OYSTER BAY, N.Y. – A group of mostly white seventh and eighth graders sleepily sauntered into their school library, soon to get a surprise awakening about a part of their town's history they never knew existed.
"Did anybody in this room know there were 60 enslaved Africans, people, human beings, buried a mile from here?" Alan Singer, a professor at Hofstra University, asked them. "Those people have been erased from history. It is as if they never existed."
Singer and Mary Carter, a retired middle school social studies teacher, were in Oyster Bay recently to speak to the kids — part of a quest to develop a public school curriculum guide focusing on slavery's impact in the northern U.S., specifically New York.
Their efforts have been buoyed by state legislation enacted last year creating the Amistad Commission to examine whether the slave trade is being adequately taught in New York schools.
The commission, one of a number formed around the country in recent years, is named for the slave ship Amistad, which was commandeered by slaves who eventually won their freedom in the U.S. Supreme Court.
"Many people are surprised when you talk about slavery's existence in New York," Carter said. "They're surprised because it's taught as something that happened in the South."
In three separate sessions with Oyster Bay students in grades 7-12, Singer and Carter sought to impart that it is important for them to know about the role slavery played in U.S. history. They also want the students to know that racial division in the United States today "is very much a direct result of the racial divisions that come out of slavery days."
Singer, who is a social studies education professor, uses 18th and 19th century newspaper ads from slave owners seeking help in capturing their runaway slaves on Long Island, as well as diaries and other publications to document the slave trade in New York.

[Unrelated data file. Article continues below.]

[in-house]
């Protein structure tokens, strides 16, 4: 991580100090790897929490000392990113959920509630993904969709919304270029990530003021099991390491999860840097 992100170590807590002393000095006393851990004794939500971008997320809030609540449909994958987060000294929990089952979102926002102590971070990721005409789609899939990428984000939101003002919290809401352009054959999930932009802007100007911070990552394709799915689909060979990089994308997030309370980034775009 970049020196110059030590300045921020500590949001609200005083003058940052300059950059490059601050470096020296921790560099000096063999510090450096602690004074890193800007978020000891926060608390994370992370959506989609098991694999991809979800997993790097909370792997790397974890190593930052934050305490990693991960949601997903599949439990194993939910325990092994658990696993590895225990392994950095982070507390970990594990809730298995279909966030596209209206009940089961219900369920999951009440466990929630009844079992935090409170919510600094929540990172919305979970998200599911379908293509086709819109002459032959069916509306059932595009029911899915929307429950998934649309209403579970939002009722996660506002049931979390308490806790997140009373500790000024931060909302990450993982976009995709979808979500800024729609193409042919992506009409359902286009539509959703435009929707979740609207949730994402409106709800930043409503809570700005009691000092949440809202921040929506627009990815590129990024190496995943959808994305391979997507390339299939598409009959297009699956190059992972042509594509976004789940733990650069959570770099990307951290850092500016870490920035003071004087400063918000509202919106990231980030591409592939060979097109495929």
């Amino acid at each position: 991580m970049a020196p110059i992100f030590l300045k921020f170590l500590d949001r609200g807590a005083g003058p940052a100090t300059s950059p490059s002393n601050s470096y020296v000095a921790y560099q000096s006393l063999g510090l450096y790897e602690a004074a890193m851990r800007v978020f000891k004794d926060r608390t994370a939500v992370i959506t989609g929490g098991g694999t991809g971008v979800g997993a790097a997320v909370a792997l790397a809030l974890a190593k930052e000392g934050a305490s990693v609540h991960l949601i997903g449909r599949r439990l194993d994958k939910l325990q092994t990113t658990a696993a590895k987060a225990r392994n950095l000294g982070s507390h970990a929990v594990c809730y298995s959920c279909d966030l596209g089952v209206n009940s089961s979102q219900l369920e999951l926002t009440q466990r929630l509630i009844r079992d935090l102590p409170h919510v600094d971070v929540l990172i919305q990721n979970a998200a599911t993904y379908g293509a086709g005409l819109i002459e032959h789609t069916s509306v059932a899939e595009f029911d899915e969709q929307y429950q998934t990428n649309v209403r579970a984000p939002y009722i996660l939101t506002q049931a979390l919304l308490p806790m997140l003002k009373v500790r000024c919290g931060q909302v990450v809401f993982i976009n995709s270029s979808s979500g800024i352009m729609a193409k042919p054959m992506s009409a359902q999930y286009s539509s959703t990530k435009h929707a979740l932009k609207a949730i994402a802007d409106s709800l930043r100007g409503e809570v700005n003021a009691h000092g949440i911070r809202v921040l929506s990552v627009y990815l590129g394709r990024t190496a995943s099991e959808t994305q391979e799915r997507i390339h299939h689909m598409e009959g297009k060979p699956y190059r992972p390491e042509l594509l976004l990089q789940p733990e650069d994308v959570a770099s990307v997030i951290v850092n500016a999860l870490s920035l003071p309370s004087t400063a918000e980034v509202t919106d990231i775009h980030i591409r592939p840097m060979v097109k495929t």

He cited an 1877 passage from the diary of Harris Underhill, reporting on a visit to the family homestead near Oyster Bay: "On this farm are buried sixty slaves which once belonged to the Underhills."
That was a revelation to eighth-grader Ben Selman.
"I thought it was pretty interesting to find out there were actually 60 slaves buried a mile from here," he said. "I didn't realize they were so close."
Singer also tries to engage the students by using rap. Though he admits he's an awful rapper, he dons a T-shirt and cap (appropriately askew) and presses on anyway: "Time to learn the truth, our local his-to-ry, that Long Island was the land of slave-r-ry."
Most Americans do not know the story of slavery in the North, said Jill Lepore, a professor of history at Harvard University and author of "New York Burning: Liberty, Slavery and Conspiracy in Eighteenth Century Manhattan."
"There's no reason to hide the fact that New York City was built by slaves," she said. "It's an important part of the city's past."
Harlem state Assemblyman Keith Wright, who sponsored the legislation creating the Amistad Commission, said although the majority of the commission's members have yet to be appointed and no meetings have been held, he is optimistic that more schoolchildren will be taught about slavery.
Teaching about the slave trade "is the right thing to do," Wright said. "Absent South Carolina, the biggest importer of slaves was New York City."
The New York Historical Society recently presented an exhibition on slavery in New York that featured documents, paintings, video and sculpture.
In lower Manhattan, a long-lost burial ground where thousands of slaves and free blacks were laid to rest during the 18th century was recently declared a national monument by President Bush.
Slavery was abolished in New York in 1827, but when the American Revolution began in 1776, the only city with more slaves than New York was Charleston, S.C.
Oyster Bay eighth-grader Fiona Brunner said she was amazed to find out there were slaves buried near Oyster Bay.
"You always think that happened so far away, only in the South, and a lot of it was right here in our town," she said.